Michael Di Grappa became McGill’s new Vice-Principal of Administration and Finances on November 15, but is still caught up in a legal struggle with students from Concordia, where he formerly held the position of VP Services.
In Di Grappa’s last few days at Concordia, he received a mise en demeure – a notice of a potential legal challenge – from Concordia student Laura Beach and the organization she co-founded, TAPThirst. Beach, also Sustainable Ambassadors Coordinator for Sustainable McGill, accused Di Grappa of breach of trust over the lack of student consultation on the renewal of Concordia’s beverage contract with PepsiCo. Beach claims that the administration promised, and failed, to consult with students prior to signing the contract.
Di Grappa, however, took issue with the idea that the administration had a responsibility to consult with Beach and TAPThirst.
“I can tell you that we always used to consult with the students, we would meet with the CSU [Concordia Student Union],” said Di Grappa in an interview with The Daily.
“To me, one of the issues here is, who is the authorized representative here for the students on this issue? It was not clear to us that Miss Beach was that. And I don’t think it was clear to the CSU that Miss Beach was that,” Di Grappa continued.
Beach claims that Johanne De Cubellis, Associate Director of Hospitality Concordia, promised Beach and her fellow Sustainable Concordia member Faisal Shennib that they would be involved in the negotiations between the administration and a representative from PepsiCo prior to any decisions on a beverage contract. Beach also delivered a mise en demeure to De Cubellis.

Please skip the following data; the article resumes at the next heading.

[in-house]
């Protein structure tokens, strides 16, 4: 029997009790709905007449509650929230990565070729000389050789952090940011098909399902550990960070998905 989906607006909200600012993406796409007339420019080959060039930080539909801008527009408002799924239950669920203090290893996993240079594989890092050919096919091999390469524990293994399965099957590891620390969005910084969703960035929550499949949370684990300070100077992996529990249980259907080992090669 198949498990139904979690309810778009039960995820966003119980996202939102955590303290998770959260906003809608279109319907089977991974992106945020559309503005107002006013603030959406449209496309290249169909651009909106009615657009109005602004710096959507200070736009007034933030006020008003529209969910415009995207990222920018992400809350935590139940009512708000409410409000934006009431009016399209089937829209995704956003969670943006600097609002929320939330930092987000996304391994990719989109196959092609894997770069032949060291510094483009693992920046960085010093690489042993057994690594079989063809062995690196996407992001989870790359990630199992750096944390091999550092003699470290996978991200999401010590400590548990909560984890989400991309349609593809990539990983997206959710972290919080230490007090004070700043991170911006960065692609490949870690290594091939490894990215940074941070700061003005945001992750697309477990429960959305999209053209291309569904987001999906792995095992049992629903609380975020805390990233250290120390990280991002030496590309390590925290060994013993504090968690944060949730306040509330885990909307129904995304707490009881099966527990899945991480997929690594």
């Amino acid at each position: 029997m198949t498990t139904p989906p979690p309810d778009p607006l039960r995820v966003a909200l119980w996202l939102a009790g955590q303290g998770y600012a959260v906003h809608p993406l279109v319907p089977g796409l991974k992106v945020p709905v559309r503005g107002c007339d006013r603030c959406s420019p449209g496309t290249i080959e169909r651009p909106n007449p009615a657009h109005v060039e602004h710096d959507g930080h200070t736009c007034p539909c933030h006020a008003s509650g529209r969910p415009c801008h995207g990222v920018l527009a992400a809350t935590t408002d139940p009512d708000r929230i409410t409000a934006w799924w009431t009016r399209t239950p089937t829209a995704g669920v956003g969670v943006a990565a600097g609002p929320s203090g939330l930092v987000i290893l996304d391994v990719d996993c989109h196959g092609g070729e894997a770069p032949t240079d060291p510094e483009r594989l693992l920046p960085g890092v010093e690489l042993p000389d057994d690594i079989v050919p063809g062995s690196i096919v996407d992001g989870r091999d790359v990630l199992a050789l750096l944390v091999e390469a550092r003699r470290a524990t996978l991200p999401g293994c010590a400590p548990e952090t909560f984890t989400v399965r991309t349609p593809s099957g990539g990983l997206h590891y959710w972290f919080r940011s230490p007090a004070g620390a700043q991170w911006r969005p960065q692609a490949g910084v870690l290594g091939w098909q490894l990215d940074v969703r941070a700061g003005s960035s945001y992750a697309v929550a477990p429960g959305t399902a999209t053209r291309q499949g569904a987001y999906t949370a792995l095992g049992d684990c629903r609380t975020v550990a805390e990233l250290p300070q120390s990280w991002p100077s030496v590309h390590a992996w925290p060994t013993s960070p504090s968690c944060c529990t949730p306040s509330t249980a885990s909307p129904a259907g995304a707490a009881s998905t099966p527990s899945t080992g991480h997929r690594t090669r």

Concordia environmentalists have also raised objections to the PepsiCo contract itself, which, in the eyes of groups such as TAPThirst, represents a move away from the years-long fight for a bottled water-free campus. Di Grappa, however, said that he does not see a contract with PepsiCo and a bottled water-free campus as mutually exclusive.
“The issue of a beverage contract…is so much larger than just the issue of bottled water,” he said. “Because it involves whatever commission fee the university receives, and it involves the service on campus, it involves marketing opportunities, sponsorship opportunities, it involves summer jobs for students, it involves scholarships, it involves all the other beverages other than bottled water…. So in my mind, it was never a discussion of, say, until we resolve this issue on bottled water we can’t go forward on Pepsi. … But out of respect for the discussions that were going on, we said… ‘If the university ever decides that it wants to address the issue of bottled water in a particular way, it still has the option to do so.’ So frankly, I don’t understand what all the criticism is about.”
According to Chris Mota, director of media relations at Concordia, there has been no legal action subsequent to the *mise en demeure*.